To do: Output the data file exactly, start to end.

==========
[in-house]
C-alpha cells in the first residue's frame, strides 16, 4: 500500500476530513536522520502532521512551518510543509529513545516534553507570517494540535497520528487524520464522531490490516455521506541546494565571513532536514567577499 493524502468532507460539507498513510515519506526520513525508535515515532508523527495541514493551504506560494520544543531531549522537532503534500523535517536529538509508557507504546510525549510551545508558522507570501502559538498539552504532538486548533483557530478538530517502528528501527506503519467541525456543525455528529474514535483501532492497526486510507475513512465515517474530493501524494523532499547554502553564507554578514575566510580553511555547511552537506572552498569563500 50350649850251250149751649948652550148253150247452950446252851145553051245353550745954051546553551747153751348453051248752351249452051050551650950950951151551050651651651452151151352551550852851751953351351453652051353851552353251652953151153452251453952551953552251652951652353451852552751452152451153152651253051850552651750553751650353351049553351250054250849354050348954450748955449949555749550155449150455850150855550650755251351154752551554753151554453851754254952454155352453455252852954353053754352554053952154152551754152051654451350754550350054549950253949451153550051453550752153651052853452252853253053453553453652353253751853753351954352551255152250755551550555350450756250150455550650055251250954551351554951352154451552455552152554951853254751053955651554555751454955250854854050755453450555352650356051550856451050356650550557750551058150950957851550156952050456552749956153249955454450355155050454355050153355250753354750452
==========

[in-house]
C-alpha cells in the first residue's frame, strides 16, 4: 500500500476530513536522520502532521512551518510543509529513545516534553507570517494540535497520528487524520464522531490490516455521506541546494565571513532536514567577499 493524502468532507460539507498513510515519506526520513525508535515515532508523527495541514493551504506560494520544543531531549522537532503534500523535517536529538509508557507504546510525549510551545508558522507570501502559538498539552504532538486548533483557530478538530517502528528501527506503519467541525456543525455528529474514535483501532492497526486510507475513512465515517474530493501524494523532499547554502553564507554578514575566510580553511555547511552537506572552498569563500 50350649850251250149751649948652550148253150247452950446252851145553051245353550745954051546553551747153751348453051248752351249452051050551650950950951151551050651651651452151151352551550852851751953351351453652051353851552353251652953151153452251453952551953552251652951652353451852552751452152451153152651253051850552651750553751650353351049553351250054250849354050348954450748955449949555749550155449150455850150855550650755251351154752551554753151554453851754254952454155352453455252852954353053754352554053952154152551754152051654451350754550350054549950253949451153550051453550752153651052853452252853253053453553453652353253751853753351954352551255152250755551550555350450756250150455550650055251250954551351554951352154451552455552152554951853254751053955651554555751454955250854854050755453450555352650356051550856451050356650550557750551058150950957851550156952050456552749956153249955454450355155050454355050153355250753354750452